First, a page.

Associated British Food PLC’s (LON:ABF) third-quarter update showed once again that it was Primark bailing out its struggling sugar business.
The FTSE 100 company has long been questioned about the possibility of spinning off its successful value fashion chain, but the answer has always been the same: being part of a larger group gives all of its businesses more financial firepower.
To some extent, that makes sense: had Primark been spun out, today’s update would have almost certainly been a profit warning.
A glut of sugar has sent prices of the sweet stuff crashing, so much so that AB Foods now expects its sugar division to see a “substantial reduction” in sales and profits over the next two years at least.
Primark, on the other hand, is continuing to see sales rise even in its core UK market, where the gloomy high street trading conditions have been well documented.
Sales are up by 7% so far this year – a slight tail-off compared to earlier on in the year – with more stores opening across the UK and abroad. Primark is also in the process of an ambitious expansion into the US, which could prove to be a lucrative market if it gets it right.
Could Primark demand a higher premium on its own?
It’s the bottom line which is making real progress though. AB Foods said in today’s update that the retailer’s full-year profits would be ahead of expectations as margins continue to improve.
Primark already accounts for around 53% of group profits, but that looks set to rise again this year.
Despite the decent figures from its star asset, AB Foods shares are down 4.2% today to 2,603p, which begs the question: could Primark’s value be higher if it was hived off? IG’s chief market analyst Chris Beauchamp thinks so.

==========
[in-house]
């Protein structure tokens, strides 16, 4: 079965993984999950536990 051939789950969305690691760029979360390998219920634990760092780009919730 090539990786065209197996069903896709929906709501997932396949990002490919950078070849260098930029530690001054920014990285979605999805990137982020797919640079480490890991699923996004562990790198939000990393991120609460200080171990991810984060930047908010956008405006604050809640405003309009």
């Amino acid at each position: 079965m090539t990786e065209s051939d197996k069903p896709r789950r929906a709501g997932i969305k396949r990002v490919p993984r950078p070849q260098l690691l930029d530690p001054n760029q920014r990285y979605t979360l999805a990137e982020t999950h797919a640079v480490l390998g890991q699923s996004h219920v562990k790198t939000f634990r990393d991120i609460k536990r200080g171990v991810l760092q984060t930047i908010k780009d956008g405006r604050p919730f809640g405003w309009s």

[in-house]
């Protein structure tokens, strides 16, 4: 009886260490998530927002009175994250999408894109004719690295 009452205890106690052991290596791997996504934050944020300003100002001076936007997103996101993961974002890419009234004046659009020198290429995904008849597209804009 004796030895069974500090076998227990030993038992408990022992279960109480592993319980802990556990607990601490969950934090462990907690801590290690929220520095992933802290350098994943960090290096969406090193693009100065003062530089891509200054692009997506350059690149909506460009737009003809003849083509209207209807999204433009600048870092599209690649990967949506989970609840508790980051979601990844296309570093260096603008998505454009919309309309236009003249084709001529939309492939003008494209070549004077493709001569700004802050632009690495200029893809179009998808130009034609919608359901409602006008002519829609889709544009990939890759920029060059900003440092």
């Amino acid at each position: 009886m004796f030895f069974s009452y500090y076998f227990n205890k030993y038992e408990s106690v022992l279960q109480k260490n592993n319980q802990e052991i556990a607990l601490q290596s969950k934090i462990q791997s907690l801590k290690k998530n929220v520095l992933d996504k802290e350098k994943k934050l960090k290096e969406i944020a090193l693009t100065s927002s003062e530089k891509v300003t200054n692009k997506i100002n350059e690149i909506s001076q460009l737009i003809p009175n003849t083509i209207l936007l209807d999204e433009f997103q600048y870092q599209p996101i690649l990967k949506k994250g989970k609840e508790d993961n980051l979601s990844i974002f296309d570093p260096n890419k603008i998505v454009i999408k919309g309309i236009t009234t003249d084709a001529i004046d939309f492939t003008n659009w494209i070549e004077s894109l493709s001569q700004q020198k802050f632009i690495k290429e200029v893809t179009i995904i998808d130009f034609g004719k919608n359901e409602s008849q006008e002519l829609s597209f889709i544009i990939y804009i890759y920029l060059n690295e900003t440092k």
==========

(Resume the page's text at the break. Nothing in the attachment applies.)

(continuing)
“I’m not sure why ABF hangs on to the sugar division when it continues to impair overall performance.
“Primark has demonstrated the ability to keep growing, and it would likely command a higher premium without the sugar business dragging performance.
He added: “Sugar prices are down 25% year-to-date and there’s no sign of a bounce as production continues to rise – we can expect a repeat of today’s RNS in the months to come.”
Does Costa hold the key?
While chief executive George Weston and his team have shown no interest in splitting up the company, Beauchamp reckons their minds could be changed if Whitbread PLC’s (LON:WTB) de-merger of its Costa Coffee business goes smoothly.
Whitbread, which also owns Premier Inn, came under pressure from investors who said it didn’t make sense to have a coffee shop chain and hotel group under the same roof.
“An activist investor may well push ABF down this road [as well], and if Whitbread succeeds more than a few will start to ask questions,” said Beauchamp.